That will lead to more nuclear threats in Ukraine, and essentially mean the U.S. and the West will not act to enable Ukraine to defeat the invading Russian forces.
As Putin sees how effective his nuclear threats are, he can be expected to continue brandishing them.
If he actually uses a small nuclear weapon (a so-called tactical nuclear weapon) in Ukraine, NATO will either respond militarily, or it will not.
If it doesn’t, Putin will have every reason to believe that, under the cover of his nuclear threats, he could invade Lithuania or Poland (e.g., to establish a land bridge to the Russian exclave of Kaliningrad) without provoking a NATO military response.
The fact that they are NATO countries would not change the underlying nuclear deterrence equation.
The one clear thing Biden needs to do, immediately, is to form a Nuclear Decisions Advisory Group as recommended above.
A Nuclear Decisions Advisory Group would serve two purposes
The formation of such a group would serve two purposes.
First, it would operate as an additional element of nuclear deterrence.
Putin has seen his nuclear threats work, first with Obama in 2014 when Joe Biden was vice-president working on Ukraine, and second, since the Russian invasion of Ukraine on February 24, 2022.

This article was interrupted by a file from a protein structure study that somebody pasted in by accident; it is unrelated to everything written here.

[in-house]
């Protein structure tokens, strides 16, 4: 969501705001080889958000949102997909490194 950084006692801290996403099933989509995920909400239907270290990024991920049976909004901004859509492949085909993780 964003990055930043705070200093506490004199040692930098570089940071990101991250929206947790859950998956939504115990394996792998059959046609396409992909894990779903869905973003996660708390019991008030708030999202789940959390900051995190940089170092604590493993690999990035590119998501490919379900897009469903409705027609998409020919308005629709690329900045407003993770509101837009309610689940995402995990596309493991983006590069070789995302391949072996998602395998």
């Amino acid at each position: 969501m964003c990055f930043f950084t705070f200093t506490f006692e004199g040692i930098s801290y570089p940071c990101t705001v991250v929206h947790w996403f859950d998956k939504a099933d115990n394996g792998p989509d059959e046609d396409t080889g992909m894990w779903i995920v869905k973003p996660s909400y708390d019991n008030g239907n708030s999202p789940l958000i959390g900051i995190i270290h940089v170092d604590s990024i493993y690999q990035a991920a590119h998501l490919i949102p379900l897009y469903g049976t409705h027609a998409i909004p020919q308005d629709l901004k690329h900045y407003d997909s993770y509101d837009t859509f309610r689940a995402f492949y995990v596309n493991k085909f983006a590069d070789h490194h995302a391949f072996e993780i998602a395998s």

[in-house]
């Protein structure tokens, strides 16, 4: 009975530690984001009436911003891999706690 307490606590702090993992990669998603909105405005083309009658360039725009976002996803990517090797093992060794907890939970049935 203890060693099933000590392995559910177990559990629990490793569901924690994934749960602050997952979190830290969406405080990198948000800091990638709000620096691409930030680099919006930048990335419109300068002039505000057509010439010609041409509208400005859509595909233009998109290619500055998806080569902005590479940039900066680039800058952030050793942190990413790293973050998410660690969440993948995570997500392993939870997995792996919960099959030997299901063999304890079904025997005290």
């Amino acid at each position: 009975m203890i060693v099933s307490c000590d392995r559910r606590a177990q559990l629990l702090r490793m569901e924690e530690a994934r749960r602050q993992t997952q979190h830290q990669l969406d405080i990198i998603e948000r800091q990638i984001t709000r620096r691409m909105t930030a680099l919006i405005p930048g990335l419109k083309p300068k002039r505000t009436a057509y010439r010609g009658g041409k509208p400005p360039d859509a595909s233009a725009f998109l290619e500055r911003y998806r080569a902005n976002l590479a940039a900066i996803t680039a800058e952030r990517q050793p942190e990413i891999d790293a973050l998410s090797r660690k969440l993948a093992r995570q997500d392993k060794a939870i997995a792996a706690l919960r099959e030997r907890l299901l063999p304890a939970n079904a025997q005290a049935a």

Moreover, he has witnessed the catastrophic withdrawal of all U.S. forces and contractors from Afghanistan, and had an opportunity to meet in person with Biden at a summit in June 2021–between the announcement of the withdrawal decision in April and its disastrous implementation.
Putin seems to believe that with his own nerves of steel he could beat Biden in a nuclear showdown.
The introduction of a Nuclear Decisions Advisory Group with such hardened veterans as Leon Panetta and Bob Gates would complicate his risk calculations, adding uncertainty regarding the response of the U.S. and NATO to any Russian use of a nuclear weapon.
Second, the formation of a Nuclear Decisions Advisory Group would strengthen the competence and capacity of Biden’s foreign policy team with regard to any nuclear events and decisions. It would provide a continuing sharp focus on the most dangerous element of the current confrontation with Russia.
The work of Bobby Kennedy’s Ex-Comm during the Cuban Missile Crisis should serve as a model.